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MISSION FURNITURE

HOW TO MAKE IT

PART THREE


POPULAR MECHANICS HANDBOOKS

CHICAGO

POPULAR MECHANICS COMPANY

Copyrighted, 1912 BY H. H. WINDSOR


AN UMBRELLA STAND

Umbrella Stand

Umbrella Stand
Detail of Umbrella Stand

Detail of Umbrella Stand

The umbrella stand shown in the accompanying illustration will be found quite appropriate for the hall or reception room that is furnished in mission style. It can be made of any of the furniture woods, but quarter-sawed oak gives the best results. The stock necessary to make this stand can be secured from the mill ready cut to length, squared and sanded, and is given in the following list:

First square up the posts and bevel the tops as shown in the detail sketch. Place them side by side, on a flat surface with the ends square and lay out the mortises with a try-square on all four pieces at the same time. This will insure your getting them all straight and of the same height. Now lay out the tenons on the rails in the same manner and cut them to fit the mortises in the posts. Mortises should also be cut in the rails for the ends of the side slats as shown. Try all the joints and see that they fit tight and square. Glue two sides of the stand together and let them dry for at least 24 hours, then glue the remaining parts, being careful to get everything together perfectly square.

The bottom board can now be fitted in place. It should have a hole cut in it for the drip pan. The pan should be about 6 or 7 in. in diameter. One suitable for the purpose can be purchased in any hardware store. The bottom board can be fastened to the rails with nails driven from the under side, or cleats can be nailed to the rails for it to rest upon.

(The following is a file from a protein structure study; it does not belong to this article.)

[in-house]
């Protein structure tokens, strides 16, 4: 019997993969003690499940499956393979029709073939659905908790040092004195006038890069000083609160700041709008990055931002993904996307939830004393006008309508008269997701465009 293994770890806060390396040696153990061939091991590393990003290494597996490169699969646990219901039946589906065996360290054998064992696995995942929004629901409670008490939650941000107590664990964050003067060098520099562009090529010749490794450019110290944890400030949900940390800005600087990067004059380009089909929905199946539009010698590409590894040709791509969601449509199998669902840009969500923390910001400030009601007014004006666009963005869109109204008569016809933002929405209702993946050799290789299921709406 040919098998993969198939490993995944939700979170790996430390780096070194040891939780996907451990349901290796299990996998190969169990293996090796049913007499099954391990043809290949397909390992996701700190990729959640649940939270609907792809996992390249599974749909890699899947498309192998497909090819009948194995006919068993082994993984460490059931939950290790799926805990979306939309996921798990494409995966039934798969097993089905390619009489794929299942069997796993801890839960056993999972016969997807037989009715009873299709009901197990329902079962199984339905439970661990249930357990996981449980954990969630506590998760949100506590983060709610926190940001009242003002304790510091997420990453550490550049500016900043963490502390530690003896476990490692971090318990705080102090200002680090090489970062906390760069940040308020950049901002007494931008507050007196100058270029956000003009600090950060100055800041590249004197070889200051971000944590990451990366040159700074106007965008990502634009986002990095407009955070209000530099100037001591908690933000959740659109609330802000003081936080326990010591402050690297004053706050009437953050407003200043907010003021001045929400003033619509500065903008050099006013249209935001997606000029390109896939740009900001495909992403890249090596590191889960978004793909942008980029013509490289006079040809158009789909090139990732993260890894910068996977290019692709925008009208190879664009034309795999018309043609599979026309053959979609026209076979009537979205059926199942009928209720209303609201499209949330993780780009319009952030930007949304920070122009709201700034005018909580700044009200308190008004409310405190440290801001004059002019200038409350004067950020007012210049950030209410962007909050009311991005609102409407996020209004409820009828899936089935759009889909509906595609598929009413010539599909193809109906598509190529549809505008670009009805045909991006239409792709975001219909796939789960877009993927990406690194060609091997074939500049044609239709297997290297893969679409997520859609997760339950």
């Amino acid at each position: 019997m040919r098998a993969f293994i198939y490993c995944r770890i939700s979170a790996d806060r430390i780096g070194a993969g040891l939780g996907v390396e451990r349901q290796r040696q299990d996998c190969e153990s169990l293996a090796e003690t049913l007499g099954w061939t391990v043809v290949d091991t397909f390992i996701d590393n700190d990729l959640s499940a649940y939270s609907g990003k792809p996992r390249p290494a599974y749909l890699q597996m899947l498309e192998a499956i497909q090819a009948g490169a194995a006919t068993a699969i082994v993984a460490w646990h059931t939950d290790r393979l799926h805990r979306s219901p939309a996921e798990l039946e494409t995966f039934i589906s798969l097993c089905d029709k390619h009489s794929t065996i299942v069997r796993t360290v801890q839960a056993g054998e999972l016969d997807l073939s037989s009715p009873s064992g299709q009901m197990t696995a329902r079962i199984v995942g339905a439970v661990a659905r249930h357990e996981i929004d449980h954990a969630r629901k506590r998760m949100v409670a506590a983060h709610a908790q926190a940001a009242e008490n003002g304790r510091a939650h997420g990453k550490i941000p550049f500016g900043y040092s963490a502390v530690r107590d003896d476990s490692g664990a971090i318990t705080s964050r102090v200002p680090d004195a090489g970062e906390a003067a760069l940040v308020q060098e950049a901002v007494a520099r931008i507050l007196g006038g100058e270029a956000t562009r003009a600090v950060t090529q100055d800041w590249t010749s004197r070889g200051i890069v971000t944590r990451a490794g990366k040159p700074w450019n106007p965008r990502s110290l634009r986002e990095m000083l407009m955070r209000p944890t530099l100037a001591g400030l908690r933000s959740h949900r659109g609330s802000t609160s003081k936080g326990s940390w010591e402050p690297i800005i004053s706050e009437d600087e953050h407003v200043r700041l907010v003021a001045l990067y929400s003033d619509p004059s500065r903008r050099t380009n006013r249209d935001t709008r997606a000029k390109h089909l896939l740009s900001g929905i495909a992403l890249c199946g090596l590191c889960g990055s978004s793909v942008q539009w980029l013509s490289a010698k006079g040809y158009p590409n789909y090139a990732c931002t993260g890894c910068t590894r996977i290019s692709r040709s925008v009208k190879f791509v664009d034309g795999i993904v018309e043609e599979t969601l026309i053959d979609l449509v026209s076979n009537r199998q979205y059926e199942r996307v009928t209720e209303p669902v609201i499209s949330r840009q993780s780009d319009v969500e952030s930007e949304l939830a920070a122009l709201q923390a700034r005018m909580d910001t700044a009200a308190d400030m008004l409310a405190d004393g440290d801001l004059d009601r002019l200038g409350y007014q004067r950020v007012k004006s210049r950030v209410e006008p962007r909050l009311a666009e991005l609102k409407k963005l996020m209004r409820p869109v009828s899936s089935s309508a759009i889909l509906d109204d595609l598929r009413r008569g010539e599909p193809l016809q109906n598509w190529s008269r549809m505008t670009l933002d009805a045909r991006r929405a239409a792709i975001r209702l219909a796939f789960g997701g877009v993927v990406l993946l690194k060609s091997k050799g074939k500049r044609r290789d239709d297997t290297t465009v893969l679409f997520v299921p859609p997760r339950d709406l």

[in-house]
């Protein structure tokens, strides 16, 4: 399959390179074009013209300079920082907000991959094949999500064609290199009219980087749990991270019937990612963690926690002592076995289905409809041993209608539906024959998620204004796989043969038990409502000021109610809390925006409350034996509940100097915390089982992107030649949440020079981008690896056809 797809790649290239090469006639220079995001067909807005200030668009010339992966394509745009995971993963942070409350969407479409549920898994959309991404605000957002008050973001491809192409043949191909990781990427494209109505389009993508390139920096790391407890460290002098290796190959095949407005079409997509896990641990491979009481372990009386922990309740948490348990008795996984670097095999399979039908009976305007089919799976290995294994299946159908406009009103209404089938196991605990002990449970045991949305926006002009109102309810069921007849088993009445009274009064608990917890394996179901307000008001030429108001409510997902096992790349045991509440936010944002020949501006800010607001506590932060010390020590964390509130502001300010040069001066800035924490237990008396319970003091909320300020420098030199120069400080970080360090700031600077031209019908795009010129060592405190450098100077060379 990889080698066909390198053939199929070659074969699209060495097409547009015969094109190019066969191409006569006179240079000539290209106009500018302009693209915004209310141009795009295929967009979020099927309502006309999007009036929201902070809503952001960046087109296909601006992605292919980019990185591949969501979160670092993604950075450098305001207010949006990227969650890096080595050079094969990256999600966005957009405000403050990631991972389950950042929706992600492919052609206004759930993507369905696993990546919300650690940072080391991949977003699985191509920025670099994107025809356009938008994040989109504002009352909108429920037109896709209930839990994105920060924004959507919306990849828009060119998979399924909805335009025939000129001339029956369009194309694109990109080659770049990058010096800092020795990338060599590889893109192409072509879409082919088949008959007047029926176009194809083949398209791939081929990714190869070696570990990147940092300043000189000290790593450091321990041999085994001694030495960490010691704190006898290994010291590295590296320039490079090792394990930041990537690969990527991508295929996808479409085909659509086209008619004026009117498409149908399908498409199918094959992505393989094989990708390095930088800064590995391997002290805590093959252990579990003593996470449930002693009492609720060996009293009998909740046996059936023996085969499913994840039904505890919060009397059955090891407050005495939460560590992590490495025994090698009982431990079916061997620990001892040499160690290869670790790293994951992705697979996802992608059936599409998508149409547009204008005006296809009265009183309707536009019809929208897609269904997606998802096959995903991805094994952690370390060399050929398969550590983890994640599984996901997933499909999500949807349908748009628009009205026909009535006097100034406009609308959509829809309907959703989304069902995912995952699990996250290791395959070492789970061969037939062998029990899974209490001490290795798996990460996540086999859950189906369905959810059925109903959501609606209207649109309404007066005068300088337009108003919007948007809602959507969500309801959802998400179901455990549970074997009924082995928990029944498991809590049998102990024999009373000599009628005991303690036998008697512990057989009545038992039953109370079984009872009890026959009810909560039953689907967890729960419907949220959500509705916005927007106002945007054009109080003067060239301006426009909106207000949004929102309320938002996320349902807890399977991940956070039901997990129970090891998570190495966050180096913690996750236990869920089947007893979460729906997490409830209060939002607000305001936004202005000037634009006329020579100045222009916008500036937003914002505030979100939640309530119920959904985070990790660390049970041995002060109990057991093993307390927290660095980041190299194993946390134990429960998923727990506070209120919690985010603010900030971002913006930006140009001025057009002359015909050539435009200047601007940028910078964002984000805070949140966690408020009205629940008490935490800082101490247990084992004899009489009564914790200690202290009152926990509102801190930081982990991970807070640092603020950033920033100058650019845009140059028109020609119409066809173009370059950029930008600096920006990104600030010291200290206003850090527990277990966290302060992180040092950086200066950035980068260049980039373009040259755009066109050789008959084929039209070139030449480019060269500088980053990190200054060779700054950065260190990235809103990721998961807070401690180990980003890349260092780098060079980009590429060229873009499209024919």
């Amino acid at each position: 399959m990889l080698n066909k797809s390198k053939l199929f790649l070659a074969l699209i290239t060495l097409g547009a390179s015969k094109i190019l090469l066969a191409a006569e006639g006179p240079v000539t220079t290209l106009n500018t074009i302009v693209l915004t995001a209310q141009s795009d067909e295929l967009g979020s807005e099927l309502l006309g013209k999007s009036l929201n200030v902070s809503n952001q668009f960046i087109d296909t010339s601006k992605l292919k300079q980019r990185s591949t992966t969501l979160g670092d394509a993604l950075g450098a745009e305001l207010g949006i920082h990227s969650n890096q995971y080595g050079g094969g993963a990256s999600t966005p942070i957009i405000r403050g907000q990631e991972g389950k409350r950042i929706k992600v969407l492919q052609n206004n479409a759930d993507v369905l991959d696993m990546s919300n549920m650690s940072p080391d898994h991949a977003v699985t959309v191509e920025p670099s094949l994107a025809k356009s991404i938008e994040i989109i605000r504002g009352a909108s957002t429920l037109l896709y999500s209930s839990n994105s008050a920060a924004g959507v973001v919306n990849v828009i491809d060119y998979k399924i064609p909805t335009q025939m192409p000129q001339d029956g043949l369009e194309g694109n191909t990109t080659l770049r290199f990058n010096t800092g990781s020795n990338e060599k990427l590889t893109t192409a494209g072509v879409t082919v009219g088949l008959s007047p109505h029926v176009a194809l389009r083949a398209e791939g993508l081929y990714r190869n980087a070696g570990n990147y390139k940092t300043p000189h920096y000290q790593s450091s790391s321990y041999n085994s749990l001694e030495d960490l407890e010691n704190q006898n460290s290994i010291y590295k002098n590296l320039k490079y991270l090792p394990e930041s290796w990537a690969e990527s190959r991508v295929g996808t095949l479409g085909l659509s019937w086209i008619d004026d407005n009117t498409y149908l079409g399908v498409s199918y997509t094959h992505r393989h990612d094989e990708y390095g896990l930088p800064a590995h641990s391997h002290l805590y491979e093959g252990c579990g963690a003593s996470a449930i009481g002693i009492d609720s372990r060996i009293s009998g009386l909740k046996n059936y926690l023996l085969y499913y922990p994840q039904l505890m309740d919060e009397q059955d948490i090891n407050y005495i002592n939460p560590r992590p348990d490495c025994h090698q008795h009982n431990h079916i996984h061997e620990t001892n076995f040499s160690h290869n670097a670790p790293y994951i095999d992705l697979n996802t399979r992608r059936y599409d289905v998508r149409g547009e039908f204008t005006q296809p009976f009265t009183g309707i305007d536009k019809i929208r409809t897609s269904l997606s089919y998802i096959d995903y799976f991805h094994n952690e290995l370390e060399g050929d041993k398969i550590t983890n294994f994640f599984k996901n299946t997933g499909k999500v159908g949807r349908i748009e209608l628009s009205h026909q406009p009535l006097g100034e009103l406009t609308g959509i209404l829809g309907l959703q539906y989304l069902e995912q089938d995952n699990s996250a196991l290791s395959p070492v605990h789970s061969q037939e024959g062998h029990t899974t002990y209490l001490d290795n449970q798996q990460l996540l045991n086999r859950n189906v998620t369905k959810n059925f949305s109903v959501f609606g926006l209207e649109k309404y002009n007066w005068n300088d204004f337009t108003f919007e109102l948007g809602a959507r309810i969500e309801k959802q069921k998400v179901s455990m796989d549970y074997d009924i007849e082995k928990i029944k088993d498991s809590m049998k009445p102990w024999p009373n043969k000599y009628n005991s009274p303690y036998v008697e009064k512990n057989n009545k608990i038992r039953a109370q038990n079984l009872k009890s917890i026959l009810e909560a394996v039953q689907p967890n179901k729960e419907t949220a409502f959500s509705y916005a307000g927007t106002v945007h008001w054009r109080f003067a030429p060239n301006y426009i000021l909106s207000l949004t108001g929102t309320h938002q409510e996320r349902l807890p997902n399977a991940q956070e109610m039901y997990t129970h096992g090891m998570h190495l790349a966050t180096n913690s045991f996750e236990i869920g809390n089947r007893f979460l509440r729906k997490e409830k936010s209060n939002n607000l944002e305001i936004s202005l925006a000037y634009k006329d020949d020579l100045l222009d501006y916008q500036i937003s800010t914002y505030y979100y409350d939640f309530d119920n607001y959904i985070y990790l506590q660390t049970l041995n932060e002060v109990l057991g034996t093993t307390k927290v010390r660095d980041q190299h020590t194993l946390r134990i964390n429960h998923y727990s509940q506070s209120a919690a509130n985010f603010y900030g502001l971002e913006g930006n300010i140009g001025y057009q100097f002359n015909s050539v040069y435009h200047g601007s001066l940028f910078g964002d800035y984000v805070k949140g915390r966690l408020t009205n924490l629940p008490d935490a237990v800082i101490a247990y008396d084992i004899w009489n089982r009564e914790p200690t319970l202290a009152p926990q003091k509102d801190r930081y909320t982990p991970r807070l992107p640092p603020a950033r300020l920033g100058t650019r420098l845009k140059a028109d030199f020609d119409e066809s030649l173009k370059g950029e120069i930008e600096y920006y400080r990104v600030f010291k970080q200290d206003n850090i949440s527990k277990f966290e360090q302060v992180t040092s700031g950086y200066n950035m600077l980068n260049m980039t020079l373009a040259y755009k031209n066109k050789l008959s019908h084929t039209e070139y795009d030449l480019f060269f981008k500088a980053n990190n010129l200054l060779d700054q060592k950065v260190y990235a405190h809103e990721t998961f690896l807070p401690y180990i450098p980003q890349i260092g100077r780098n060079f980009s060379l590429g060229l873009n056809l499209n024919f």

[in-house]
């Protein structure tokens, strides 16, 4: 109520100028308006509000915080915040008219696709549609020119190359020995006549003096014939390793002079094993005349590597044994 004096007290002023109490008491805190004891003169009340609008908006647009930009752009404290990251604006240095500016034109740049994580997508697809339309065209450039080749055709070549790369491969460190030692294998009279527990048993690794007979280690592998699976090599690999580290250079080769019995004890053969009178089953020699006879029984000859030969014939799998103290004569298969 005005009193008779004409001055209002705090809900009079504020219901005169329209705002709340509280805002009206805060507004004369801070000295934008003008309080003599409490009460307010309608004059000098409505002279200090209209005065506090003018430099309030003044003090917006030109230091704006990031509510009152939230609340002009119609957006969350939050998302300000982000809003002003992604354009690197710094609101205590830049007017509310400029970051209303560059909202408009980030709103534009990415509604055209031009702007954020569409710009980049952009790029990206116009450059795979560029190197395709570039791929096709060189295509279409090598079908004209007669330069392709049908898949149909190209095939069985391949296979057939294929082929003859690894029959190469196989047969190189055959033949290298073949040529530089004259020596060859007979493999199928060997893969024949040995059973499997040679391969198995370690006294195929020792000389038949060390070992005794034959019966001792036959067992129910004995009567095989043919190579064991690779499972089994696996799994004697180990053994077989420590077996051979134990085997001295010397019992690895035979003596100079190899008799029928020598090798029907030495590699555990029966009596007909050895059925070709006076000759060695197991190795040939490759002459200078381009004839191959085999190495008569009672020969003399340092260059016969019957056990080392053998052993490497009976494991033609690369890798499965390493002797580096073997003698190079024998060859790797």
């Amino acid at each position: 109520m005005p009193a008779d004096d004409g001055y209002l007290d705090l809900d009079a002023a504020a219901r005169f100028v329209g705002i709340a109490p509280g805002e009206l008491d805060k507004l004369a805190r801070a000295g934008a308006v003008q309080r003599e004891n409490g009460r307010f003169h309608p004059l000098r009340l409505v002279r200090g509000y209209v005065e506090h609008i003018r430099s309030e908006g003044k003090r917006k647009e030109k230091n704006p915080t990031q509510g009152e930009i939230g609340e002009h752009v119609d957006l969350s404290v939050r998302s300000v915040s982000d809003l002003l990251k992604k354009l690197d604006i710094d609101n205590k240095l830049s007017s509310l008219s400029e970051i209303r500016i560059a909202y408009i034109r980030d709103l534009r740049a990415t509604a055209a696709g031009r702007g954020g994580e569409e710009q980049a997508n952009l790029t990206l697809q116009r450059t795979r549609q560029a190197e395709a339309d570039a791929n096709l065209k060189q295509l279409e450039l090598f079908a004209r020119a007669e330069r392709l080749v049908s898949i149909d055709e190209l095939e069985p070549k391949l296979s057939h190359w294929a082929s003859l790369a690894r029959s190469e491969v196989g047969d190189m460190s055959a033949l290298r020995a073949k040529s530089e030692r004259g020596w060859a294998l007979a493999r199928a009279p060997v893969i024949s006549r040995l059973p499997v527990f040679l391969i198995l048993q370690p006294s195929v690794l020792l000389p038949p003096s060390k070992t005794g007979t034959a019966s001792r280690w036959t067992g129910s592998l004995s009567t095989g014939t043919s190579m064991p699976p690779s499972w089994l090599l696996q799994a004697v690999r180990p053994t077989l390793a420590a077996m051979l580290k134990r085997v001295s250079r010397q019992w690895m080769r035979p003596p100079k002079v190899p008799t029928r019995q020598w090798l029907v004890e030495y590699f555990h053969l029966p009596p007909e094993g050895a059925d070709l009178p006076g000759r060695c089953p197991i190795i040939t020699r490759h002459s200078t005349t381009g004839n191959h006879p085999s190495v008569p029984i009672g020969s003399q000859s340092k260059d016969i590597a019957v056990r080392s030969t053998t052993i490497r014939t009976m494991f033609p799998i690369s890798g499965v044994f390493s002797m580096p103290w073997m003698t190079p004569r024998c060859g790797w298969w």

When the stand is complete, scrape all glue from about the joints and go over the whole with fine sandpaper, removing all rough spots. Apply the finish you like best, or the one that will match your other furniture.

Should the builder want an entire hand-made stand, the drip pan may be beaten into shape from sheet brass or copper. This kind of work is known as repoussé. After beating the pan into shape, it can be finished in antique, old copper or given a polished surface, as desired.


Mission Furniture

  1. A PIANO BENCH
  2. A LIBRARY TABLE
  3. A PRINCESS DRESSER
  4. A SEWING BOX
  5. A FERN STAND
  6. A WARDROBE
  7. A FINISH
  8. AN OAK TABLE
  9. BOOK TROUGH
  10. AN OAK SERVING TABLE
  11. AN UMBRELLA STAND
  12. A CHAFING-DISH BUFFET
  13. A WRITING DESK
  14. MUSIC RACK AND BOOKSTAND
  15. A DICTIONARY AND MAGAZINE STAND 
  16. A LEATHER BACK ARM CHAIR 
  17. A WALL SHELF
  18. A PEDESTAL
  19. MAGAZINE RACK
  20. A HALL TREE
  21. A TABLE FOR THE DEN 
  22. A BURLAP-COVERED WINDOW SEAT 
  23. QUARTER-SAWED OAK SETTEE 
  24. A SCREEN
  25. A MISSION BOOKRACK 
  26. A ROUND EXTENSION DINING TABLE 
  27. AN ARM DINING CHAIR 
  28. A HALL BENCH
  29. A SEWING TABLE
  30. A SIDE CHAIR
  31. ANOTHER PIANO BENCH 
  32. ANOTHER SCREEN
  33. A FOLDING CARD TABLE 
  34. MAGAZINE STAND
  35. A TABOURET
  36. A PORCH SWING
  37. A FOOT WARMER
  38. A PLATE RACK FOR THE DINING ROOM 
  39. A MISSION SIDEBOARD 



                                                                

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Written and maintained by
Ronald Hunter
           
  All images and text are copyright Ronald Hunter 2005, 2006, 2007, 2008 & 2009.
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